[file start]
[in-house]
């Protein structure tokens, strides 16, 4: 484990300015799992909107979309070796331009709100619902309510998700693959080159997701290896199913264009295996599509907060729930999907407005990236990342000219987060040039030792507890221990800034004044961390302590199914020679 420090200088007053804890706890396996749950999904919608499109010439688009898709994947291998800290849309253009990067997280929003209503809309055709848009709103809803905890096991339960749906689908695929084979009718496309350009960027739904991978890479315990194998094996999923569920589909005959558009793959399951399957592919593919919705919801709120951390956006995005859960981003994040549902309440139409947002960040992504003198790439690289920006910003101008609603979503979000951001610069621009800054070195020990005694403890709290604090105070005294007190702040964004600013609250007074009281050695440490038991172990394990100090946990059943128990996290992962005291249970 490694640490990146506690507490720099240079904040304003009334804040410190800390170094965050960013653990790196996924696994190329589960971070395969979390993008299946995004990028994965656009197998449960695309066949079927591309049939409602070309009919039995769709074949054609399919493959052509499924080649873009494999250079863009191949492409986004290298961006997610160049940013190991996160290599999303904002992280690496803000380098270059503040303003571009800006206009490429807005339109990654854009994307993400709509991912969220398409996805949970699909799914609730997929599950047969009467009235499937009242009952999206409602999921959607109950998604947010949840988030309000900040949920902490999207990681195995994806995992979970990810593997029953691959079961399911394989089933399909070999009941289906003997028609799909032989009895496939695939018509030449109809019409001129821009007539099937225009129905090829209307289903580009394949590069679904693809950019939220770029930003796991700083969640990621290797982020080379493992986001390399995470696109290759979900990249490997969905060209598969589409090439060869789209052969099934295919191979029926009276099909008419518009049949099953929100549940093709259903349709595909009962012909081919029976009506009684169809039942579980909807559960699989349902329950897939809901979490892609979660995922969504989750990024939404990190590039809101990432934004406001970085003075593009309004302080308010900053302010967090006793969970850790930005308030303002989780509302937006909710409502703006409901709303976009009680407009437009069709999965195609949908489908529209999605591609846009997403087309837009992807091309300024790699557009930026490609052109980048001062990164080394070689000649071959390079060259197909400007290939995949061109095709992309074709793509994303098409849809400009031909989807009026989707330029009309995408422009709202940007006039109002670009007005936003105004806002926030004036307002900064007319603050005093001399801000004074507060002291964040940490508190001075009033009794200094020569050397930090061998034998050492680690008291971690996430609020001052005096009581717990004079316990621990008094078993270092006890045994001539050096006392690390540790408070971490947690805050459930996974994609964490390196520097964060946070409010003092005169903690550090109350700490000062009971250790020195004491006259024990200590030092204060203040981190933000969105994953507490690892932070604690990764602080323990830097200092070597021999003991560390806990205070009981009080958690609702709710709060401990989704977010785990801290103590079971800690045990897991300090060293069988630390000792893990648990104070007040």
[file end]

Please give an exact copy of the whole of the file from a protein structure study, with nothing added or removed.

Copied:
[in-house]
């Protein structure tokens, strides 16, 4: 484990300015799992909107979309070796331009709100619902309510998700693959080159997701290896199913264009295996599509907060729930999907407005990236990342000219987060040039030792507890221990800034004044961390302590199914020679 420090200088007053804890706890396996749950999904919608499109010439688009898709994947291998800290849309253009990067997280929003209503809309055709848009709103809803905890096991339960749906689908695929084979009718496309350009960027739904991978890479315990194998094996999923569920589909005959558009793959399951399957592919593919919705919801709120951390956006995005859960981003994040549902309440139409947002960040992504003198790439690289920006910003101008609603979503979000951001610069621009800054070195020990005694403890709290604090105070005294007190702040964004600013609250007074009281050695440490038991172990394990100090946990059943128990996290992962005291249970 490694640490990146506690507490720099240079904040304003009334804040410190800390170094965050960013653990790196996924696994190329589960971070395969979390993008299946995004990028994965656009197998449960695309066949079927591309049939409602070309009919039995769709074949054609399919493959052509499924080649873009494999250079863009191949492409986004290298961006997610160049940013190991996160290599999303904002992280690496803000380098270059503040303003571009800006206009490429807005339109990654854009994307993400709509991912969220398409996805949970699909799914609730997929599950047969009467009235499937009242009952999206409602999921959607109950998604947010949840988030309000900040949920902490999207990681195995994806995992979970990810593997029953691959079961399911394989089933399909070999009941289906003997028609799909032989009895496939695939018509030449109809019409001129821009007539099937225009129905090829209307289903580009394949590069679904693809950019939220770029930003796991700083969640990621290797982020080379493992986001390399995470696109290759979900990249490997969905060209598969589409090439060869789209052969099934295919191979029926009276099909008419518009049949099953929100549940093709259903349709595909009962012909081919029976009506009684169809039942579980909807559960699989349902329950897939809901979490892609979660995922969504989750990024939404990190590039809101990432934004406001970085003075593009309004302080308010900053302010967090006793969970850790930005308030303002989780509302937006909710409502703006409901709303976009009680407009437009069709999965195609949908489908529209999605591609846009997403087309837009992807091309300024790699557009930026490609052109980048001062990164080394070689000649071959390079060259197909400007290939995949061109095709992309074709793509994303098409849809400009031909989807009026989707330029009309995408422009709202940007006039109002670009007005936003105004806002926030004036307002900064007319603050005093001399801000004074507060002291964040940490508190001075009033009794200094020569050397930090061998034998050492680690008291971690996430609020001052005096009581717990004079316990621990008094078993270092006890045994001539050096006392690390540790408070971490947690805050459930996974994609964490390196520097964060946070409010003092005169903690550090109350700490000062009971250790020195004491006259024990200590030092204060203040981190933000969105994953507490690892932070604690990764602080323990830097200092070597021999003991560390806990205070009981009080958690609702709710709060401990989704977010785990801290103590079971800690045990897991300090060293069988630390000792893990648990104070007040």